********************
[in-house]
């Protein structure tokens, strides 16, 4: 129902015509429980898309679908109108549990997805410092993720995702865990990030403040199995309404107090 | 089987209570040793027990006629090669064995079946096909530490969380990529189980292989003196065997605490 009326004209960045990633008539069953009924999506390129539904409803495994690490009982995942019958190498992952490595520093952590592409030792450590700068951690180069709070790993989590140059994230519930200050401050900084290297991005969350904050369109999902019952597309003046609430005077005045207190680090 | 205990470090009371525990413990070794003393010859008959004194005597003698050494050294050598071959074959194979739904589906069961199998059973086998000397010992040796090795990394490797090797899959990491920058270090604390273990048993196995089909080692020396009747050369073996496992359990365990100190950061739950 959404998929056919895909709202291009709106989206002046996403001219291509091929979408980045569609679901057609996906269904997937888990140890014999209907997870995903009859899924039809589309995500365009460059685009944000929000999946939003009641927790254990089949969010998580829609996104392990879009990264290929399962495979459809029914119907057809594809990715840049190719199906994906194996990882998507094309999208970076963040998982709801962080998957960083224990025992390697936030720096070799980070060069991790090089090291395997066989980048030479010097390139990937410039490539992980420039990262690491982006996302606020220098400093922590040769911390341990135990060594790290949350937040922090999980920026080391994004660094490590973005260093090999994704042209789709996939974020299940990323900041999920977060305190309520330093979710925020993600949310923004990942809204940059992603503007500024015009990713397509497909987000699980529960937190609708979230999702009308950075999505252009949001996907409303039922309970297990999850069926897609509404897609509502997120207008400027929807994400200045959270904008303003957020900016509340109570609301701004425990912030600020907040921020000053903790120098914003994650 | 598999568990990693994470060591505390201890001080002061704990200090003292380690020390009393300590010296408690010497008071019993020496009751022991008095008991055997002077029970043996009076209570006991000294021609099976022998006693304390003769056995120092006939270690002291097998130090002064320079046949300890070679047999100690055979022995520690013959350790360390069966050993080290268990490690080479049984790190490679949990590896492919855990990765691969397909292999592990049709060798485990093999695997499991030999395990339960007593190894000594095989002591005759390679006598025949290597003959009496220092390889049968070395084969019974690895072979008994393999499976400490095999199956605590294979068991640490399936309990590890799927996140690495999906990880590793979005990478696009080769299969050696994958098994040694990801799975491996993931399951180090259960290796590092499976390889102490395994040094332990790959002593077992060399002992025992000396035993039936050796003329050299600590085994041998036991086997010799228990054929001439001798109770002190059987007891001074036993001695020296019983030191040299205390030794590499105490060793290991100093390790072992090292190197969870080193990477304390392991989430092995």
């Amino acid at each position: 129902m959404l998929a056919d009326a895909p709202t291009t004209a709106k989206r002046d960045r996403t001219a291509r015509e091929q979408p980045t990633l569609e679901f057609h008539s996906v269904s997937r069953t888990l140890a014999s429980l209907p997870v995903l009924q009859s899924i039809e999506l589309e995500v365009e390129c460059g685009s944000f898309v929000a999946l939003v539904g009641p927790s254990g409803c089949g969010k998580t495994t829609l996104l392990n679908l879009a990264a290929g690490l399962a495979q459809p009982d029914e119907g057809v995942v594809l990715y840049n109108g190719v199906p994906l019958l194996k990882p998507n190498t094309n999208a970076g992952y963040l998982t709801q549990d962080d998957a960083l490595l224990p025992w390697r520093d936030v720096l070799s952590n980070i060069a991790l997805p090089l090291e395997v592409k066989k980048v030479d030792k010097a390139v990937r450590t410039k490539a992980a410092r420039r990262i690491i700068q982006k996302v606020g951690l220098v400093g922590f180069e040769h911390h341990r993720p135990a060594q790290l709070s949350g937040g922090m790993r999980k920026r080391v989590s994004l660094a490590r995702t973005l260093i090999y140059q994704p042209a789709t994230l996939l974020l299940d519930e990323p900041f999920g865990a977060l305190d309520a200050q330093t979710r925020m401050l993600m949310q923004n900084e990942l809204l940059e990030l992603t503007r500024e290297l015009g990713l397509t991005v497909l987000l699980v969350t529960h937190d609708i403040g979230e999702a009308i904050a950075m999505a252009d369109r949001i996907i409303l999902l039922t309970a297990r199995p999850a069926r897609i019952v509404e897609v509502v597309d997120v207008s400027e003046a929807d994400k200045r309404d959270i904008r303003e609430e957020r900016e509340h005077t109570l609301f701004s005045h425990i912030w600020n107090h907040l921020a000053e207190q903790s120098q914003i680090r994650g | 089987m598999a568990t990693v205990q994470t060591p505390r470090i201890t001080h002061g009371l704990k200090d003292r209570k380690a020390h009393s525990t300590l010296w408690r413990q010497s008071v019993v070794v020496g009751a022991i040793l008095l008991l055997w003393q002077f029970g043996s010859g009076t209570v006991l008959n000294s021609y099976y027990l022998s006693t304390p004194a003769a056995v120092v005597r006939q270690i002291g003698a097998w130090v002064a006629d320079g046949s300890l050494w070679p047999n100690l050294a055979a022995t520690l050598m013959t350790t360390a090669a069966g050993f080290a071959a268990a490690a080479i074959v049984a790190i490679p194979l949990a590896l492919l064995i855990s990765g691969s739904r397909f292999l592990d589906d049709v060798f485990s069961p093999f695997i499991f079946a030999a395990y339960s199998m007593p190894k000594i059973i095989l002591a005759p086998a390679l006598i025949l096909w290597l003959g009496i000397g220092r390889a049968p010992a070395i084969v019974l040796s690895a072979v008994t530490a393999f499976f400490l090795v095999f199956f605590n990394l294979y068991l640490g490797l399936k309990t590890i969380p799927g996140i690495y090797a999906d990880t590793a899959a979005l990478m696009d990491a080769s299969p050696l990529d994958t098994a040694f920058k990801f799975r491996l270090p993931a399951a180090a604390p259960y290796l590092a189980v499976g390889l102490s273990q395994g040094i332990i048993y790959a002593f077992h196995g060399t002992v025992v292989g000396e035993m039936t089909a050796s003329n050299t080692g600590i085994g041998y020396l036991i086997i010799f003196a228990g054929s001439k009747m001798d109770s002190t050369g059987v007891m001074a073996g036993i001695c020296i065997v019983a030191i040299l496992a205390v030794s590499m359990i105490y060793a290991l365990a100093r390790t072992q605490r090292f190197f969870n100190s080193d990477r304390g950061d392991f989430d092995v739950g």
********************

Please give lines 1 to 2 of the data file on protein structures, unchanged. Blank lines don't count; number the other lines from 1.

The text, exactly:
[in-house]
């Protein structure tokens, strides 16, 4: 129902015509429980898309679908109108549990997805410092993720995702865990990030403040199995309404107090 | 089987209570040793027990006629090669064995079946096909530490969380990529189980292989003196065997605490 009326004209960045990633008539069953009924999506390129539904409803495994690490009982995942019958190498992952490595520093952590592409030792450590700068951690180069709070790993989590140059994230519930200050401050900084290297991005969350904050369109999902019952597309003046609430005077005045207190680090 | 205990470090009371525990413990070794003393010859008959004194005597003698050494050294050598071959074959194979739904589906069961199998059973086998000397010992040796090795990394490797090797899959990491920058270090604390273990048993196995089909080692020396009747050369073996496992359990365990100190950061739950 959404998929056919895909709202291009709106989206002046996403001219291509091929979408980045569609679901057609996906269904997937888990140890014999209907997870995903009859899924039809589309995500365009460059685009944000929000999946939003009641927790254990089949969010998580829609996104392990879009990264290929399962495979459809029914119907057809594809990715840049190719199906994906194996990882998507094309999208970076963040998982709801962080998957960083224990025992390697936030720096070799980070060069991790090089090291395997066989980048030479010097390139990937410039490539992980420039990262690491982006996302606020220098400093922590040769911390341990135990060594790290949350937040922090999980920026080391994004660094490590973005260093090999994704042209789709996939974020299940990323900041999920977060305190309520330093979710925020993600949310923004990942809204940059992603503007500024015009990713397509497909987000699980529960937190609708979230999702009308950075999505252009949001996907409303039922309970297990999850069926897609509404897609509502997120207008400027929807994400200045959270904008303003957020900016509340109570609301701004425990912030600020907040921020000053903790120098914003994650 | 598999568990990693994470060591505390201890001080002061704990200090003292380690020390009393300590010296408690010497008071019993020496009751022991008095008991055997002077029970043996009076209570006991000294021609099976022998006693304390003769056995120092006939270690002291097998130090002064320079046949300890070679047999100690055979022995520690013959350790360390069966050993080290268990490690080479049984790190490679949990590896492919855990990765691969397909292999592990049709060798485990093999695997499991030999395990339960007593190894000594095989002591005759390679006598025949290597003959009496220092390889049968070395084969019974690895072979008994393999499976400490095999199956605590294979068991640490399936309990590890799927996140690495999906990880590793979005990478696009080769299969050696994958098994040694990801799975491996993931399951180090259960290796590092499976390889102490395994040094332990790959002593077992060399002992025992000396035993039936050796003329050299600590085994041998036991086997010799228990054929001439001798109770002190059987007891001074036993001695020296019983030191040299205390030794590499105490060793290991100093390790072992090292190197969870080193990477304390392991989430092995």